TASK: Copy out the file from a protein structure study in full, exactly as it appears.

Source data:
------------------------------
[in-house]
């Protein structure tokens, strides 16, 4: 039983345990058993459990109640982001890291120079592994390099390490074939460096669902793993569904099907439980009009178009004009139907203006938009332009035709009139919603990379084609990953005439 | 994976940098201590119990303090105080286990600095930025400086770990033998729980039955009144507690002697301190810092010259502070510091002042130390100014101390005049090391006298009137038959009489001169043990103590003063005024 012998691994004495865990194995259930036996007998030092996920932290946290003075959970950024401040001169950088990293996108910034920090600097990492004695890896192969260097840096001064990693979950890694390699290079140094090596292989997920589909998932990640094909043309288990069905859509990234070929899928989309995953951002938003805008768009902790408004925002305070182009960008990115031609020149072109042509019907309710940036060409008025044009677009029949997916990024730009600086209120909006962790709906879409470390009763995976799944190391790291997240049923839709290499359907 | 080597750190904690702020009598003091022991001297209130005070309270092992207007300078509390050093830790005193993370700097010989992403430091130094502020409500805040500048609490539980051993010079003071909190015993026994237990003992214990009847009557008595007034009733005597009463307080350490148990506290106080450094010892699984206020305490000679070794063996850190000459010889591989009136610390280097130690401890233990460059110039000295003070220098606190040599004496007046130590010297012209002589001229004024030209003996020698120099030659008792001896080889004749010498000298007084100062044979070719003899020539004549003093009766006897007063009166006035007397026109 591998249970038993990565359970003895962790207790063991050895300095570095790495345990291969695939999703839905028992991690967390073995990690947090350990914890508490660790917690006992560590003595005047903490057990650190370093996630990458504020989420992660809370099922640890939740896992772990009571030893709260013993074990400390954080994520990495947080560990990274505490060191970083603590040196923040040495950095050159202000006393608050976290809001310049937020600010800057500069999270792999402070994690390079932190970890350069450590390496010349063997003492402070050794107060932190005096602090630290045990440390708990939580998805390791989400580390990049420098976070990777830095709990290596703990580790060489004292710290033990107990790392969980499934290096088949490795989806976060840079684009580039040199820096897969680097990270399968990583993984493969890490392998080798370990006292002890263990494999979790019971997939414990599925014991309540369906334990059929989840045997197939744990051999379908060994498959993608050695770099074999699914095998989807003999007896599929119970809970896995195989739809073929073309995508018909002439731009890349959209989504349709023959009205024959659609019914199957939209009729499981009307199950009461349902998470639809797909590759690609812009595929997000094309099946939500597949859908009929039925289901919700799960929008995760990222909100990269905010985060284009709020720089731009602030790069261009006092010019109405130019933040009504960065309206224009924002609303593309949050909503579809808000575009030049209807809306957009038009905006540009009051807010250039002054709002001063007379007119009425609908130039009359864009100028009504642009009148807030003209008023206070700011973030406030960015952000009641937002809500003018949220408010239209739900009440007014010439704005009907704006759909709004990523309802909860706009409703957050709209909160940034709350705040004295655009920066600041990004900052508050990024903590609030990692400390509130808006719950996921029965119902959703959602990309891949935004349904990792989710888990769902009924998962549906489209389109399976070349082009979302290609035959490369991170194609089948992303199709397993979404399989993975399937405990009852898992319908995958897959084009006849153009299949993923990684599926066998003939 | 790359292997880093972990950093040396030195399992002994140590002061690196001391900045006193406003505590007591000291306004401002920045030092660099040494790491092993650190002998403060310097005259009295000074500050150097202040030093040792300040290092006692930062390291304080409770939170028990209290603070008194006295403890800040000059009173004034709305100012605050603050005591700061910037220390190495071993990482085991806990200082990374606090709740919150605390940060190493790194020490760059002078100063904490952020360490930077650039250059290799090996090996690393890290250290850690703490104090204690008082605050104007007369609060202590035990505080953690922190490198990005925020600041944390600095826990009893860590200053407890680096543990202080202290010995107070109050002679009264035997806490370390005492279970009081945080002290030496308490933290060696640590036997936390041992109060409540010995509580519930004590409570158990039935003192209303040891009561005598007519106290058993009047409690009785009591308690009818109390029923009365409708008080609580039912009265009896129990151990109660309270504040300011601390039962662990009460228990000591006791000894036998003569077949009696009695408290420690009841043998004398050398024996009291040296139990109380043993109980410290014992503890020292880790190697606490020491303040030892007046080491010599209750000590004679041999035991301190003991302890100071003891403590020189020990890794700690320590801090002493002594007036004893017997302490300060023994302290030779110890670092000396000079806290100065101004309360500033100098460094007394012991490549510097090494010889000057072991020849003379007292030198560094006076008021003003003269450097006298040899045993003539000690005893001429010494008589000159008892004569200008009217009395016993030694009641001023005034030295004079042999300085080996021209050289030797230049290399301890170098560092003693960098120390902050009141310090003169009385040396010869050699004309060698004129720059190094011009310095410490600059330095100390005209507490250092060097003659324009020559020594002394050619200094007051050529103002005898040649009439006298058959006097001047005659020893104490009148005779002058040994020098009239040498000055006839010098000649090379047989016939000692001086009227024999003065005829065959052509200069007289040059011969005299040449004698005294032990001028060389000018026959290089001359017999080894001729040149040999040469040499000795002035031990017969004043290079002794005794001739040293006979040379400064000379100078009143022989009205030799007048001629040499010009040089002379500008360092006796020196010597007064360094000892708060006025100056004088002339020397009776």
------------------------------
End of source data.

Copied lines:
[in-house]
């Protein structure tokens, strides 16, 4: 039983345990058993459990109640982001890291120079592994390099390490074939460096669902793993569904099907439980009009178009004009139907203006938009332009035709009139919603990379084609990953005439 | 994976940098201590119990303090105080286990600095930025400086770990033998729980039955009144507690002697301190810092010259502070510091002042130390100014101390005049090391006298009137038959009489001169043990103590003063005024 012998691994004495865990194995259930036996007998030092996920932290946290003075959970950024401040001169950088990293996108910034920090600097990492004695890896192969260097840096001064990693979950890694390699290079140094090596292989997920589909998932990640094909043309288990069905859509990234070929899928989309995953951002938003805008768009902790408004925002305070182009960008990115031609020149072109042509019907309710940036060409008025044009677009029949997916990024730009600086209120909006962790709906879409470390009763995976799944190391790291997240049923839709290499359907 | 080597750190904690702020009598003091022991001297209130005070309270092992207007300078509390050093830790005193993370700097010989992403430091130094502020409500805040500048609490539980051993010079003071909190015993026994237990003992214990009847009557008595007034009733005597009463307080350490148990506290106080450094010892699984206020305490000679070794063996850190000459010889591989009136610390280097130690401890233990460059110039000295003070220098606190040599004496007046130590010297012209002589001229004024030209003996020698120099030659008792001896080889004749010498000298007084100062044979070719003899020539004549003093009766006897007063009166006035007397026109 591998249970038993990565359970003895962790207790063991050895300095570095790495345990291969695939999703839905028992991690967390073995990690947090350990914890508490660790917690006992560590003595005047903490057990650190370093996630990458504020989420992660809370099922640890939740896992772990009571030893709260013993074990400390954080994520990495947080560990990274505490060191970083603590040196923040040495950095050159202000006393608050976290809001310049937020600010800057500069999270792999402070994690390079932190970890350069450590390496010349063997003492402070050794107060932190005096602090630290045990440390708990939580998805390791989400580390990049420098976070990777830095709990290596703990580790060489004292710290033990107990790392969980499934290096088949490795989806976060840079684009580039040199820096897969680097990270399968990583993984493969890490392998080798370990006292002890263990494999979790019971997939414990599925014991309540369906334990059929989840045997197939744990051999379908060994498959993608050695770099074999699914095998989807003999007896599929119970809970896995195989739809073929073309995508018909002439731009890349959209989504349709023959009205024959659609019914199957939209009729499981009307199950009461349902998470639809797909590759690609812009595929997000094309099946939500597949859908009929039925289901919700799960929008995760990222909100990269905010985060284009709020720089731009602030790069261009006092010019109405130019933040009504960065309206224009924002609303593309949050909503579809808000575009030049209807809306957009038009905006540009009051807010250039002054709002001063007379007119009425609908130039009359864009100028009504642009009148807030003209008023206070700011973030406030960015952000009641937002809500003018949220408010239209739900009440007014010439704005009907704006759909709004990523309802909860706009409703957050709209909160940034709350705040004295655009920066600041990004900052508050990024903590609030990692400390509130808006719950996921029965119902959703959602990309891949935004349904990792989710888990769902009924998962549906489209389109399976070349082009979302290609035959490369991170194609089948992303199709397993979404399989993975399937405990009852898992319908995958897959084009006849153009299949993923990684599926066998003939 | 790359292997880093972990950093040396030195399992002994140590002061690196001391900045006193406003505590007591000291306004401002920045030092660099040494790491092993650190002998403060310097005259009295000074500050150097202040030093040792300040290092006692930062390291304080409770939170028990209290603070008194006295403890800040000059009173004034709305100012605050603050005591700061910037220390190495071993990482085991806990200082990374606090709740919150605390940060190493790194020490760059002078100063904490952020360490930077650039250059290799090996090996690393890290250290850690703490104090204690008082605050104007007369609060202590035990505080953690922190490198990005925020600041944390600095826990009893860590200053407890680096543990202080202290010995107070109050002679009264035997806490370390005492279970009081945080002290030496308490933290060696640590036997936390041992109060409540010995509580519930004590409570158990039935003192209303040891009561005598007519106290058993009047409690009785009591308690009818109390029923009365409708008080609580039912009265009896129990151990109660309270504040300011601390039962662990009460228990000591006791000894036998003569077949009696009695408290420690009841043998004398050398024996009291040296139990109380043993109980410290014992503890020292880790190697606490020491303040030892007046080491010599209750000590004679041999035991301190003991302890100071003891403590020189020990890794700690320590801090002493002594007036004893017997302490300060023994302290030779110890670092000396000079806290100065101004309360500033100098460094007394012991490549510097090494010889000057072991020849003379007292030198560094006076008021003003003269450097006298040899045993003539000690005893001429010494008589000159008892004569200008009217009395016993030694009641001023005034030295004079042999300085080996021209050289030797230049290399301890170098560092003693960098120390902050009141310090003169009385040396010869050699004309060698004129720059190094011009310095410490600059330095100390005209507490250092060097003659324009020559020594002394050619200094007051050529103002005898040649009439006298058959006097001047005659020893104490009148005779002058040994020098009239040498000055006839010098000649090379047989016939000692001086009227024999003065005829065959052509200069007289040059011969005299040449004698005294032990001028060389000018026959290089001359017999080894001729040149040999040469040499000795002035031990017969004043290079002794005794001739040293006979040379400064000379100078009143022989009205030799007048001629040499010009040089002379500008360092006796020196010597007064360094000892708060006025100056004088002339020397009776």